Wayfarer Plans Special Hometown Release Show in Denver for New Album | Westword

Wayfarer Plans Special Hometown Release Show for New Album

Fresh off a European tour, Wayfarer will be playing American Gothic in its entirety during a hometown release show at the Bluebird on Friday, March 29.
Denver's own gothic cowboys Wayfarer do it again on new album.
Denver's own gothic cowboys Wayfarer do it again on new album. Courtesy Frank Guerra
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Metalheads love history, for some reason. Unlike other genres — except for perhaps folk and bluegrass — the number of metal bands that are solely inspired by historical events and pay homage to specific eras is many.

Fans can even learn something from listening to Sabaton, the Swedish power metal outfit obsessed with world wars and consequential battles, or the Egyptology-loving death metal of Nile from South Carolina.

Shane McCarthy, the guitarist and vocalist of Wayfarer, admits to being a fan of such music, particularly European groups that leaned into local lore through lyrics and imagery, and approaches his Denver band the same way. Since 2011, Wayfarer has built its own catalog of what’s been called “Black Metal of the American West,” chronicling the arduous and violent times of western U.S. expansion and settlement.

For McCarthy and his bandmates, Isaac Faulk (drums), Jamie Hansen (bass and vocals) and Joe Strong-Truscelli (guitar), it’s about being authentic to their roots. “I think it comes down to that we are all from here. We've grown up around the mountains and plains and the history of the West our whole lives,” McCarthy explains, adding that a love for Western films and spending time on his grandfather’s ranch “planted the seeds young.”

“Then the historical and cultural interests kicked up as I approached adulthood,” he says.

As a result, Wayfarer is a musical memoir of sorts; the band’s five full-lengths serve more like chapters filled with first-person stories from a bygone era than anything. “We figured the only way to genuinely do that would be to bring the culture and music of where we are from to the forefront,” McCarthy says. “In doing so, that rabbit hole of historical interest has only gotten deeper, which I am grateful for.”

The latest example is American Gothic, released on October 27 via Profound Lore Records. A chronological continuation to the cowboy lawlessness of 2020’s A Romance With Violence, the eight-song offering details life during the Depression-era Dust Bowl, when western prairies ravaged by drought and poor farming methods fell under a gritty veil for several years. Coupled with the country’s economic collapse, the Dust Bowl ruined the livelihoods of many settlers who first found the fertile lands hoping to build a decent life. It was hard living, to say the least.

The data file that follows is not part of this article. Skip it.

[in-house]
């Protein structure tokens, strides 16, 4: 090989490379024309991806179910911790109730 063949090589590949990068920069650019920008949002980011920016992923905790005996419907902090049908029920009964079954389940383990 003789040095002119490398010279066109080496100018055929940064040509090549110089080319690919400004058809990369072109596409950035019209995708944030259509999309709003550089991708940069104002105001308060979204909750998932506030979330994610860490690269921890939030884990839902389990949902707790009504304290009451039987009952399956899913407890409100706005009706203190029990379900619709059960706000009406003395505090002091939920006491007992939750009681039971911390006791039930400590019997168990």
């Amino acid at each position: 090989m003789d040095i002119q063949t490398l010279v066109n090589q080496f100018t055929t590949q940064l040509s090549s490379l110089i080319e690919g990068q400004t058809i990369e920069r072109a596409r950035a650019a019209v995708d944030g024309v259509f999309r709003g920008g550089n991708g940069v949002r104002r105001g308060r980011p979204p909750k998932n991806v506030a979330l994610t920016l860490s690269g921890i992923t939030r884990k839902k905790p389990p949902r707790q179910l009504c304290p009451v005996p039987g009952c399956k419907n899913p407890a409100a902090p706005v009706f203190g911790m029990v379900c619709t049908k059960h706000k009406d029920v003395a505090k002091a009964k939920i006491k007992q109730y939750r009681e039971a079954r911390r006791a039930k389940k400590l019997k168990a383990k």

American Gothic examines the soul of the nation as a whole, through the lens of the West, and it uses a lot of anecdotes and visions of the early twentieth century, with the nation becoming more established coast to coast and the takeover of industrialization,” McCarthy explains. “The Dust Bowl looms over the whole thing like a type of reckoning.”

Songs such as “The Thousand Tombs Of Western Promise” and “To Enter My House Justified” give a glimpse into what the human experience might have been like back then, while “Reaper On The Oilfields” and “Black Plumes Over God’s Country” references the simultaneous oil boom. The tracks would make Upton Sinclair, author of the 1927 novel Oil!, and method actor Daniel Day-Lewis, who starred in the 2007 film adaption titled There Will Be Blood, proud. Not to mention, The Grapes of Wrath writer John Steinbeck. “We drew specifically from American music and film this time instead of interpretations, like Italian films, on the last record,” McCarthy notes.

Fresh off a European tour, Wayfarer will be playing American Gothic in its entirety during a hometown release show on Friday, March 29, at Bluebird Theatre. Munly & the Lupercalians and Paul Reidl are also on the bill.

“This will most likely be the only time we play the whole album, and we are pulling out all the stops for sure,” McCarthy says. “We will be bringing out some exclusive guests for our set. It's going to be a one-of-a-kind show and probably our only one in town for some time.”

Munly, also of Slim Cessna’s Auto Club, appears on “Black Plumes Over God’s Country,” along with George Cessna, Slim’s son. The inclusion is an homage and evidence of Wayfarer’s reverence to the “Denver Sound,” a type of alternative Americana popularized by Slim Cessna’s Auto Club and 16 Horsepower.

“Munly is a legend in this place, and a complete professional. His work on the voice-over and video, I think, made us elevate our game to try and match the gravitas he brings to these things,” McCarthy shares. “George is an incredibly talented vocalist and really brought that track together. We are very proud to have collaborators like this on this record. It still blows my mind when I think about it, really.”

McCarthy brushes off any talk that Wayfarer is ushering in the “new” Denver Sound. For now, there is no band out there, locally or elsewhere, that is playing black metal alongside Old West Vaudeville numbers. In that sense, Wayfarer is making history metal.

“We are definitely making an effort over the last several years to kind of honor that world of music and carry the torch in a new way that is also genuine to us and who we are,” McCarthy concludes. “So we are honoring it, but it seems like a new vein of it, if anything.”

Wayfarer, 8 p.m. Friday, March 29, Bluebird Theatre, 3317 East Colfax Avenue. Tickets are $22.50.
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